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What Our Nursing Expert Lynn Hannon Learnt At Bond Solon NHS Continuing Healthcare Training
I attended this one-day training course run by trainers Sue Inker, lawyer, and Max Duddles, solicitor, on the 8th of November 2019. The course was designed for health and social care professionals experienced in undertaking NHS continuing healthcare assessments.
The overall aim of the training was to increase knowledge of the law, evidence and procedure necessary to work within the legal framework, and to enable professionals to carry out the role effectively and in line with best practice.
The key learning outcomes for the day were:
• Understand relevant legislation, guidance, case law and procedures.
• Recognise the importance of evidence in the screening, assessment, review and appeal process.
• Identify and consider the potential pitfalls in the decision-making process.
• Understand the screening and assessment process.
• Understanding the purpose of the review panel and the appeals process.
NHS continuing healthcare (CHC) is a package of care provided to an individual aged 18 years and over with an assessed ‘primary health care need’ and is fully funded by the NHS. It is a statutory obligation, currently outlined in the NHS Act 2006, and may include both health and social care elements. The current National Framework for NHS Continuing Healthcare and NHS Funded Nursing Care was published in March 2018 and implemented from October 2018.
The morning session was focused on the history of CHC, and noted that, prior to 2007, each health authority had its own criteria for CHC, which led to “a postcode lottery”. Although the boundaries be-tween health and social care have shifted over many years, legally, there has been no material change in the scope of NHS CHC responsibilities. Numerous reports have set out guidance, however, changes to policy and funding arrangements (national and local), and variation in interpretation of the guidance, have impacted on eligibility, meaning some people are awarded CHC and others (with apparently similar needs) are not.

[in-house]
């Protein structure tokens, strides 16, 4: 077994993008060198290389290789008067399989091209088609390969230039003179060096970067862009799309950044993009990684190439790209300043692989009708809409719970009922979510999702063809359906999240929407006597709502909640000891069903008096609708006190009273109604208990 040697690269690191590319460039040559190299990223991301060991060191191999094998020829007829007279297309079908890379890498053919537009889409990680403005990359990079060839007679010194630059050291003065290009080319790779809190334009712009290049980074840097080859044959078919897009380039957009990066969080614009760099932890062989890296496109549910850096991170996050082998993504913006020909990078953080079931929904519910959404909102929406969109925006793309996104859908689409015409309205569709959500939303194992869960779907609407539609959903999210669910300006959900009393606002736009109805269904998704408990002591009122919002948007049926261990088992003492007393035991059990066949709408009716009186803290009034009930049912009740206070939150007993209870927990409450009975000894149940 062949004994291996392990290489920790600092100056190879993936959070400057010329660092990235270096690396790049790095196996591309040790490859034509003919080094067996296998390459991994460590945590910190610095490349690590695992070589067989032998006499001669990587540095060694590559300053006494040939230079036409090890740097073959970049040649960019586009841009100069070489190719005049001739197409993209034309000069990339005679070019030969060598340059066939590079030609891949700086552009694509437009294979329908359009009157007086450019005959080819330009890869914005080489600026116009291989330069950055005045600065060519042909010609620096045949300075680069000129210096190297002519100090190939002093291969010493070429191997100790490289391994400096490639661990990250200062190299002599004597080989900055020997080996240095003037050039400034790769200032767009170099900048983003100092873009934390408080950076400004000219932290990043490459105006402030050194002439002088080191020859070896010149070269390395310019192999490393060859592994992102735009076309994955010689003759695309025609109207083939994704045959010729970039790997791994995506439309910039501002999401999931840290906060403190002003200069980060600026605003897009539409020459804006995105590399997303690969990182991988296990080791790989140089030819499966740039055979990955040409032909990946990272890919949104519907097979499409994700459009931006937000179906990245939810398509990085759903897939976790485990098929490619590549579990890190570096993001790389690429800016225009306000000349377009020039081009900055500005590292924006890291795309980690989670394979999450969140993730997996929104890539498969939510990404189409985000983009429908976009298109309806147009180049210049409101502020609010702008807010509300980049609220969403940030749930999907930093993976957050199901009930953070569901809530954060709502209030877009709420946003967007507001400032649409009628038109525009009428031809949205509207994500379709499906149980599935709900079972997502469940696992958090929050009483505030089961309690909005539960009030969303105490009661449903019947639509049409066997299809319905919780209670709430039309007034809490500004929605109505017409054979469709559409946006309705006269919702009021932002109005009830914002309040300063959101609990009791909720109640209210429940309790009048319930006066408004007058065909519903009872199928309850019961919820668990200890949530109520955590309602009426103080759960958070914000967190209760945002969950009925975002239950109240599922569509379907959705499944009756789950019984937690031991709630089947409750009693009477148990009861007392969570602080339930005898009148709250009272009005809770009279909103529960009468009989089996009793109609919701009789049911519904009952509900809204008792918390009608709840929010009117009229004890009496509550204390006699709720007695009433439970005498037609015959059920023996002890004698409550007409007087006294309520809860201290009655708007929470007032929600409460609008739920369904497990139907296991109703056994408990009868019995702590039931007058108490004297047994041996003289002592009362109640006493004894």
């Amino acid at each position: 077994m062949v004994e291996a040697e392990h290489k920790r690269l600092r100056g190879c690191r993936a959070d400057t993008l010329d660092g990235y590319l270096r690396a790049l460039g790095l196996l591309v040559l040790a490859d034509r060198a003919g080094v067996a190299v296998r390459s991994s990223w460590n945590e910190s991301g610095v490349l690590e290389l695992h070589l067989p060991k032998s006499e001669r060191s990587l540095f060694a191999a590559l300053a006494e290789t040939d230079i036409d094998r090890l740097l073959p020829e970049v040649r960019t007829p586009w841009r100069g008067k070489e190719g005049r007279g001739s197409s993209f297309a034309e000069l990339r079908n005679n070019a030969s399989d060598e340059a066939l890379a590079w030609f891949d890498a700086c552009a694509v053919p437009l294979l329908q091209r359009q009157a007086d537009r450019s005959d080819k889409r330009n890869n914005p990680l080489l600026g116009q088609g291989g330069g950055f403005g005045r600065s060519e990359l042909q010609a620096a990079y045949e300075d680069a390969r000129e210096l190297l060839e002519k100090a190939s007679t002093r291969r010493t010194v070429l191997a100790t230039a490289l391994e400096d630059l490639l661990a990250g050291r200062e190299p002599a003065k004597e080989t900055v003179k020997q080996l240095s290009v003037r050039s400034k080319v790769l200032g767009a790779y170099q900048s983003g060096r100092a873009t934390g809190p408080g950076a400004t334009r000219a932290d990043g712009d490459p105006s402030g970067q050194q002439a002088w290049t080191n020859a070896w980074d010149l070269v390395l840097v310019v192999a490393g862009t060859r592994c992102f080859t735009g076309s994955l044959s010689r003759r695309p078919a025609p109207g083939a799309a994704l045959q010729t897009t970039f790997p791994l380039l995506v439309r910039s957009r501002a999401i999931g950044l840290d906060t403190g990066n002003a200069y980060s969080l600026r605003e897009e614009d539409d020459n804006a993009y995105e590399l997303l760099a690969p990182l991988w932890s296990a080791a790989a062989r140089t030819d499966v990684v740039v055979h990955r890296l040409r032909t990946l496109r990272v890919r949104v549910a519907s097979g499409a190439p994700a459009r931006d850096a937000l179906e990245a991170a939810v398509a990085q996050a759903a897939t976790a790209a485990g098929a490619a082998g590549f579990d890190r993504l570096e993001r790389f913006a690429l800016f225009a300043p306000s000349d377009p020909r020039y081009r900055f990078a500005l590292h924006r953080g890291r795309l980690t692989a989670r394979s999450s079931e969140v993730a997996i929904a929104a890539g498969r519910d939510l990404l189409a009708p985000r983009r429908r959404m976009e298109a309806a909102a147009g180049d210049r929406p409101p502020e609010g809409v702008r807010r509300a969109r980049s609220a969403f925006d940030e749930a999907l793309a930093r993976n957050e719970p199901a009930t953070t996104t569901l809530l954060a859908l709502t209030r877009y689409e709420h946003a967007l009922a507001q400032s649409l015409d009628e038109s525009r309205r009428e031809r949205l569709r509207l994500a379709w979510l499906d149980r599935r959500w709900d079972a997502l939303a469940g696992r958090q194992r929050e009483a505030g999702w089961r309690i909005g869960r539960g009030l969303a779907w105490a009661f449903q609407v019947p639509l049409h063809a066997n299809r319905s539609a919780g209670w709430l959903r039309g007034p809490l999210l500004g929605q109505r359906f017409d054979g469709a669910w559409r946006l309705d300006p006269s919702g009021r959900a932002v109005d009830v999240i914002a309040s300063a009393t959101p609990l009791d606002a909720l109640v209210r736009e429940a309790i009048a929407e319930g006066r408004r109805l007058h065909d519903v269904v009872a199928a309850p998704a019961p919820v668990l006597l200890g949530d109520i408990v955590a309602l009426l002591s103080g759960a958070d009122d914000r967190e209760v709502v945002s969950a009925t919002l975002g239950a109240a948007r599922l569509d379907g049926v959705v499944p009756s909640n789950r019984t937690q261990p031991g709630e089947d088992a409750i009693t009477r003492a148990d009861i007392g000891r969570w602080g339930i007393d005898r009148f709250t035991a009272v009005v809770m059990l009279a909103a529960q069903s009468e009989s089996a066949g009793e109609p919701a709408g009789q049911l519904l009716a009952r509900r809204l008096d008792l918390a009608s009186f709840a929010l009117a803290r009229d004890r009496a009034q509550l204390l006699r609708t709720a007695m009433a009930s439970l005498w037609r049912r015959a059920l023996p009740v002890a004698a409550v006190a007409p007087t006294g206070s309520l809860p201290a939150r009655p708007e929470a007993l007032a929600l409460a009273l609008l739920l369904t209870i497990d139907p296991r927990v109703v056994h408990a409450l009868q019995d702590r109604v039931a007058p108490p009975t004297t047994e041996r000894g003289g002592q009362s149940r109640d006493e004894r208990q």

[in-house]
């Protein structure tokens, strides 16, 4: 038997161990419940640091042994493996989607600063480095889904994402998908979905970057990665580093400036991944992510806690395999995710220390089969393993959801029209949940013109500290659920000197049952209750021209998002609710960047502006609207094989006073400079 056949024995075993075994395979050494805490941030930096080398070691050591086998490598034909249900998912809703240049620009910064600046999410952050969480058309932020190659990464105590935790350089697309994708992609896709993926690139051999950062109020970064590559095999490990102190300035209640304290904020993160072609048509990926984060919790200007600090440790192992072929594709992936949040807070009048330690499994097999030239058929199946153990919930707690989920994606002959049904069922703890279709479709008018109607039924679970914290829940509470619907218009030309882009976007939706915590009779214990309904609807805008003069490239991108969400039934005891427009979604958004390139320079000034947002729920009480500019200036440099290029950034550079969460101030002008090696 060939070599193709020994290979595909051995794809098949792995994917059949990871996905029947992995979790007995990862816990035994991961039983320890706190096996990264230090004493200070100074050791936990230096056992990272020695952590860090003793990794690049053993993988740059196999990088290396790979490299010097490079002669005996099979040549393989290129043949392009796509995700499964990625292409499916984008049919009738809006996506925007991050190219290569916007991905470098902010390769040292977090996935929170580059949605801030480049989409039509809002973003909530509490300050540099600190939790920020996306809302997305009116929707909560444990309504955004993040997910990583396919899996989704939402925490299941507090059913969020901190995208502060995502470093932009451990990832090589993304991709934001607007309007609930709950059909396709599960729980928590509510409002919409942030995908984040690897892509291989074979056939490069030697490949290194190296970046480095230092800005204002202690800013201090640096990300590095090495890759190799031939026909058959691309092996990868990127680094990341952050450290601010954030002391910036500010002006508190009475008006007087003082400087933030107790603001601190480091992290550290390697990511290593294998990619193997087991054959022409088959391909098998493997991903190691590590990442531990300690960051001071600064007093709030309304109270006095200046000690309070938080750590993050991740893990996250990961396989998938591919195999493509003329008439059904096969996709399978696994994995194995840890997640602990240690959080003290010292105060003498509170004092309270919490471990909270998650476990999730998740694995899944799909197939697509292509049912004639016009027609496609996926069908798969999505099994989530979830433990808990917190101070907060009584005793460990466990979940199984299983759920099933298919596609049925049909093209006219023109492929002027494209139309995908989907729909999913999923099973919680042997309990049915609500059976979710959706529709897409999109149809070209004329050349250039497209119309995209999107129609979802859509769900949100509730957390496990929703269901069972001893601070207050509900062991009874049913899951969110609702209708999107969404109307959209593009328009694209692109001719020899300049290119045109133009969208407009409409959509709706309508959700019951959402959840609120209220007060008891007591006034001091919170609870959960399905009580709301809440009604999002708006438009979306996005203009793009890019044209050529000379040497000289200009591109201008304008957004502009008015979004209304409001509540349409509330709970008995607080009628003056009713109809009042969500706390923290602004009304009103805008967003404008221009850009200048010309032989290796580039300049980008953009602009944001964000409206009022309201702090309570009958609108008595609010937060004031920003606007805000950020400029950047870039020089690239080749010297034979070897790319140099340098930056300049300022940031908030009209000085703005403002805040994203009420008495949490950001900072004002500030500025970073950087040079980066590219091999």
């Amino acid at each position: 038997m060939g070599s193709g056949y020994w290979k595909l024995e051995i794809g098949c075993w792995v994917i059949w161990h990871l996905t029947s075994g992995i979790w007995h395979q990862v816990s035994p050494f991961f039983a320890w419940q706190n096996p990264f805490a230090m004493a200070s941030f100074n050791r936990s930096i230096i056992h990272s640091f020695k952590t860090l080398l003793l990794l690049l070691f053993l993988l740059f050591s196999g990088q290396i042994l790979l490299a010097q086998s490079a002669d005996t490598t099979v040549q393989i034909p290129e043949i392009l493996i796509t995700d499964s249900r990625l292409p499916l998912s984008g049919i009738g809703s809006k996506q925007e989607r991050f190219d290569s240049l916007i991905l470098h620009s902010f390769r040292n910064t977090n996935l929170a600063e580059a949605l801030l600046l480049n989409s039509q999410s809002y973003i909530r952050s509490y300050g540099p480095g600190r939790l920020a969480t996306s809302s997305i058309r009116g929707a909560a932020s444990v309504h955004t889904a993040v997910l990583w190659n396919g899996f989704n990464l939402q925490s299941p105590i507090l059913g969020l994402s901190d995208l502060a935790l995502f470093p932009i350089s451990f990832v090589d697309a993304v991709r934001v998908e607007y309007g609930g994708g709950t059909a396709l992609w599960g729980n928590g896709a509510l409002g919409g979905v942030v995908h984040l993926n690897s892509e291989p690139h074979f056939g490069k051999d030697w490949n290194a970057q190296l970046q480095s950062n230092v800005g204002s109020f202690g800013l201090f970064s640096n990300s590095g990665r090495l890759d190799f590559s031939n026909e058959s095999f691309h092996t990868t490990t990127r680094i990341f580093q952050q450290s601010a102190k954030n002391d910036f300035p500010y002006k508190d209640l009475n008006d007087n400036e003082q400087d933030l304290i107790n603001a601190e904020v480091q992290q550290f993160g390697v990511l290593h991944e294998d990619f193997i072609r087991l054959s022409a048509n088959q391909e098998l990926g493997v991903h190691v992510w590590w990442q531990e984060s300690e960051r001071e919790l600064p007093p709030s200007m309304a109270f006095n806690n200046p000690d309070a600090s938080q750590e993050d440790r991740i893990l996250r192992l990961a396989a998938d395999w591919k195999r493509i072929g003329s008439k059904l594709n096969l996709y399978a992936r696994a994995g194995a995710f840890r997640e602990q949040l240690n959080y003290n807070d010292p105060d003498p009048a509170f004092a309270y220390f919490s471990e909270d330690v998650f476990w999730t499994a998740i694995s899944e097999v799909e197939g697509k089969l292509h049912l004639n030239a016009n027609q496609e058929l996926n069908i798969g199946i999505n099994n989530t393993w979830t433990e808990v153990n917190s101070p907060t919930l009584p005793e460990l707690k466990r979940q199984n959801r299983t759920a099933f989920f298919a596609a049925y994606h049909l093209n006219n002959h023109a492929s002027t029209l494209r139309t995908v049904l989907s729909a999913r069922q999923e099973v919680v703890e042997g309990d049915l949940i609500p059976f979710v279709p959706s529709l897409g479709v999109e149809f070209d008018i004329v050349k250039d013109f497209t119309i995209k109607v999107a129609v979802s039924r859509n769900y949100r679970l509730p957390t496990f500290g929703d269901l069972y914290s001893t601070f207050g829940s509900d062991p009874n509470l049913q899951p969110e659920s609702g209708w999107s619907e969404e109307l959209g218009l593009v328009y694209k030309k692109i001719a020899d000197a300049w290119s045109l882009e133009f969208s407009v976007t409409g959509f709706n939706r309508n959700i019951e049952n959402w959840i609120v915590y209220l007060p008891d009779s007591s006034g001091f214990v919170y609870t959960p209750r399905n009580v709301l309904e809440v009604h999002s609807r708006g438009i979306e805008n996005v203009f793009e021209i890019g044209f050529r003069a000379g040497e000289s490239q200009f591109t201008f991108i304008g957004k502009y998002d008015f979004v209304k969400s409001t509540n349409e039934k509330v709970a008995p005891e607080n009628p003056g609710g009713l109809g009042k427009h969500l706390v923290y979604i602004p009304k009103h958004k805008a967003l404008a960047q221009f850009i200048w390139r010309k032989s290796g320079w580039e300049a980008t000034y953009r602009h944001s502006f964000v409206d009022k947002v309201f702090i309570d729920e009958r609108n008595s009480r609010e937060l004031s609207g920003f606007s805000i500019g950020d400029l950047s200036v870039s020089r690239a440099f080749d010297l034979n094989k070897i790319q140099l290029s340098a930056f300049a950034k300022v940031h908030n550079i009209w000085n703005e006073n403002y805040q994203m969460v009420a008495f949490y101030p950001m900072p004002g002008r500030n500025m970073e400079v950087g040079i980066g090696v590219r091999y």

There are often disputes over where the line is drawn between the health and social aspects of care. There is no legal lower limit to what the NHS can provide, but there is a clear ceiling to the type of care that the local authority can lawfully provide. The key difference is one of degree, (quality or quantity) of nursing care. ‘Nursing’ relates to the level of ‘care’ an individual requires in relation to their health needs, and the guidance does not state this is only in relation to registered nursing care. The local authority can provide nursing that is “incidental or ancillary” to the provision of accommodation or social care, but beyond this, it becomes more likely that there is a primary health need.
In the afternoon we explored the assessment and review process in more detail. Certain characteristics are taken into account in establishing a primary health need, including the nature, intensity, complexity and unpredictability of the care needs. A standard checklist and Decision Support Tool (DST) are used to collate the evidence, covering 12 care domains. The way that the evidence is obtained, and the thoroughness of the process, ultimately affects the decisions made, and disputes often arise on this basis.
The importance of good evidence within the process cannot be stressed highly enough, as this is what the decision will be based upon. Some key cases were discussed (including Coughlin (1999), Pointon (2003), Grogan (2006) and Pearce (2007) and the learning points from these.
It was interesting to note that the assessed level of need in one of the key case law examples, (Coughlin), (which is often cited in relation to eligibility for CHC funding) had a much lower need threshold than is typically seen when CHC is awarded nowadays.
Lynn Hannon is a Somek nurse expert witness and is also very experienced in continuing healthcare assessments. For more information on Lynn’s profile or if you want to instruct Lynn please click here.